The new 2 x 3 liftarm is exciting from both mechanical and aesthetic perspectives, and there’s no doubt builders around the world will put it to both uses. The cam-like profile matches that of existing 2 x 3 Technic panels but in the form of a thick liftarm. Thin liftarms have sported round quarter ellipse outlines since 2000 and I welcome this new chubby baby sibling to the Technic quarter ellipse family.

Onboard the AF Corse Ferrari, both copies of this new piece are used to widen the dashboard - an almost purely visual use. As natural as the part usage is here under the Ferrari’s invisible windscreen, it would be equally at home transferring mechanical loads over its eccentric ellipsoid edge. The rounded shape begs to be utilized in a kinetic sculpture or Great Ball Contraption leveraging its curved surface.

New recolours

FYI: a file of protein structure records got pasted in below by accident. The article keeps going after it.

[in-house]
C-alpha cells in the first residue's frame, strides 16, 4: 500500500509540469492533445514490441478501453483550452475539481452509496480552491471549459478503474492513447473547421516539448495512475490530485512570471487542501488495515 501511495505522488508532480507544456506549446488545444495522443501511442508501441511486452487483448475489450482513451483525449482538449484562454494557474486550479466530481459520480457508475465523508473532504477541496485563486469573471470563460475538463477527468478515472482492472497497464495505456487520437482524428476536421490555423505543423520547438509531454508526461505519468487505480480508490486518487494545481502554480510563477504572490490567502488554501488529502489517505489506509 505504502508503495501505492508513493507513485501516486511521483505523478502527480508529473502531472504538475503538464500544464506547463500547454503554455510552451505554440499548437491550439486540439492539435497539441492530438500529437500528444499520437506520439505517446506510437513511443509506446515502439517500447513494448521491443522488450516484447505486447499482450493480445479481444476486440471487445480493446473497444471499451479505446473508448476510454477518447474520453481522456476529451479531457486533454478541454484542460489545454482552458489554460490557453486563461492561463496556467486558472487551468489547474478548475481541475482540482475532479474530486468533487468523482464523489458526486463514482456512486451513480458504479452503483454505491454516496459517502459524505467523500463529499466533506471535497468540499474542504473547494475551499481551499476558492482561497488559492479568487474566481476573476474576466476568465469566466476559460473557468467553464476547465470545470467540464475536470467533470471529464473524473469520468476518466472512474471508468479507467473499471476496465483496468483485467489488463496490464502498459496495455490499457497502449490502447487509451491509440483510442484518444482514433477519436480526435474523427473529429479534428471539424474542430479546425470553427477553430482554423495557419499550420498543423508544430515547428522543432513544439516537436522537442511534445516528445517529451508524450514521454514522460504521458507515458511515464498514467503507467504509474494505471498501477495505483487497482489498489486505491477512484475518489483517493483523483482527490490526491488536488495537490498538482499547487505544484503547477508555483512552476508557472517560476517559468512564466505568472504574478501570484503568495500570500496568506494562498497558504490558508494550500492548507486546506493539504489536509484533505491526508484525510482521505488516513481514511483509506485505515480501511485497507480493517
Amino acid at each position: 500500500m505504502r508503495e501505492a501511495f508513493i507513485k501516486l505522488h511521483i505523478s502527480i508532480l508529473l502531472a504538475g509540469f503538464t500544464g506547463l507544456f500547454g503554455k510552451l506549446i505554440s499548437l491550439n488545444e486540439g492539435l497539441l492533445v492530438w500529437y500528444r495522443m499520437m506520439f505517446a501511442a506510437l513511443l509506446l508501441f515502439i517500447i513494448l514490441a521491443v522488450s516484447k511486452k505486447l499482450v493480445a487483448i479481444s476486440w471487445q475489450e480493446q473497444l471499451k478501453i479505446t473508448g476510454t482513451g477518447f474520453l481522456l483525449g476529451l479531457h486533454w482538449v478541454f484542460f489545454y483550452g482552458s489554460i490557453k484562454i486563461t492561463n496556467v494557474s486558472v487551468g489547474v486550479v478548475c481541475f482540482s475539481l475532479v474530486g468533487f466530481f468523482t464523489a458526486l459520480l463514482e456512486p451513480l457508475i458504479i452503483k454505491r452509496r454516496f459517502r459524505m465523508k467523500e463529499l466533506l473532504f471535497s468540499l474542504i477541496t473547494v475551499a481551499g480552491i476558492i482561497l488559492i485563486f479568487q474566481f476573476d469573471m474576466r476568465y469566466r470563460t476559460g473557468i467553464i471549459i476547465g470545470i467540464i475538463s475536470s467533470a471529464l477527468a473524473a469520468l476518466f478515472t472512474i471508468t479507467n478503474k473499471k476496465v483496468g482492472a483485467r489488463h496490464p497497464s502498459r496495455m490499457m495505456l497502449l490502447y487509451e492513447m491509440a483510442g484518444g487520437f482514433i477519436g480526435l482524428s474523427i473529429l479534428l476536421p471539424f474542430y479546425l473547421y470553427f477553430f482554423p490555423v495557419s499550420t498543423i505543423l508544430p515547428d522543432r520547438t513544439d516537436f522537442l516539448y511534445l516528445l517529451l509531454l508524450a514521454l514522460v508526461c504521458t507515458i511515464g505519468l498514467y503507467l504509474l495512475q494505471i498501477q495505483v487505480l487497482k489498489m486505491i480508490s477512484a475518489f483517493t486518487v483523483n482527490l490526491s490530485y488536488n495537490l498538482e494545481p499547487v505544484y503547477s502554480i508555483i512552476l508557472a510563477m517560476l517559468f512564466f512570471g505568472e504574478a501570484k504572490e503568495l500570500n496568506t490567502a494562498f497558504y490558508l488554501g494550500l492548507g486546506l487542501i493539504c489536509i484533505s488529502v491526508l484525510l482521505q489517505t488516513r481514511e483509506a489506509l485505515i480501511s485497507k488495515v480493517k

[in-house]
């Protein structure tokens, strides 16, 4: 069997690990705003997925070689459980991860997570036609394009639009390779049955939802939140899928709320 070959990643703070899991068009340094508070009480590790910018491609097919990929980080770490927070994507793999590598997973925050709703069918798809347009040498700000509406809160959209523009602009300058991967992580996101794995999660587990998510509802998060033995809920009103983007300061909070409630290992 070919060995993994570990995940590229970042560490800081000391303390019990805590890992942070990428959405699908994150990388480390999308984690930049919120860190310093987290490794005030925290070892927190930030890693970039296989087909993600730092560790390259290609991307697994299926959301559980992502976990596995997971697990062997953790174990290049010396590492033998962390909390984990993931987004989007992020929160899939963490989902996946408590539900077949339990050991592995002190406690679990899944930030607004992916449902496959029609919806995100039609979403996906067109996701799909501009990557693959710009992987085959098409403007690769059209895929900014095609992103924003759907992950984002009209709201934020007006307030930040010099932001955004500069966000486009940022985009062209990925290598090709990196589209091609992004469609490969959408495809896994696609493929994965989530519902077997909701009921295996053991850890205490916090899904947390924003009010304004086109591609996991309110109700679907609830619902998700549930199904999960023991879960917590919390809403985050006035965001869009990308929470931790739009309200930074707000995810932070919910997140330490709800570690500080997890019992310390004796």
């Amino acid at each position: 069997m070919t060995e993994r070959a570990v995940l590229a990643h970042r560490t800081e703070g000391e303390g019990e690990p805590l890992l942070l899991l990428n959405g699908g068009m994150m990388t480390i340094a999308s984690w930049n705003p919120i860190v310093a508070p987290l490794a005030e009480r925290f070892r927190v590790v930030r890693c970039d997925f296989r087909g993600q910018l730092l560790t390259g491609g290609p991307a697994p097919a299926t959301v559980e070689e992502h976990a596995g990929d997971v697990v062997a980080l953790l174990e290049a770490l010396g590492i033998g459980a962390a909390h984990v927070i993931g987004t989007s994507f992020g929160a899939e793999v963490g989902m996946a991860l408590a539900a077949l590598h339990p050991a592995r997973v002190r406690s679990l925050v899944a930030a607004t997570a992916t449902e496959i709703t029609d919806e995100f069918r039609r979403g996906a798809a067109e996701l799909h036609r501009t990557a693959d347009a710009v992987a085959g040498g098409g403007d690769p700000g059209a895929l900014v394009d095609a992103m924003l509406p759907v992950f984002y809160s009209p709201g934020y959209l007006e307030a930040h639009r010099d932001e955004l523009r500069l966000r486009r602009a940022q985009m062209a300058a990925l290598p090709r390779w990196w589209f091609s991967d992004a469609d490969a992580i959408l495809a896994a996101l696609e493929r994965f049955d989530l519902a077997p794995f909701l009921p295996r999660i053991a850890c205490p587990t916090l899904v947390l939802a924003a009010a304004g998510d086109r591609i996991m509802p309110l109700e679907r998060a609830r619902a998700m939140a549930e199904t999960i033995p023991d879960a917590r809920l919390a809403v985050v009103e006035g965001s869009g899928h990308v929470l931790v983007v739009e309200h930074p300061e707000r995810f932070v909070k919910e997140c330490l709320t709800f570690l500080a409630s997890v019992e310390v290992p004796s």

Many relatively new and useful Technic elements see their palettes expanded thanks to Rosso Corsa - “racing red” in Italian. Rightfully so, many of these new bits give Technic scale builders more options for cars suited to Ferrari’s favorite colour. All parts shown below are Red unless noted otherwise.

  • 1x Technic, Panel Curved #51 5 x 13 Tapered Right (6334500 | 68196). Fitting that the #51 panel is used on the #51 car, don’t you agree?
  • 1x Technic, Panel Curved #50 5 x 13 Tapered Left (6334504 | 68196). Both pointy panels have only been seen in Lime as bonnet pieces of 42115 Lamborghini Sián FKP 37.
  • 4x Technic, Panel Curved 3 x 13 (6334499 | 28923). This panel is common in large-scale Technic models since its introduction in 2015 and spans a broad palette, but has never been released in red until now.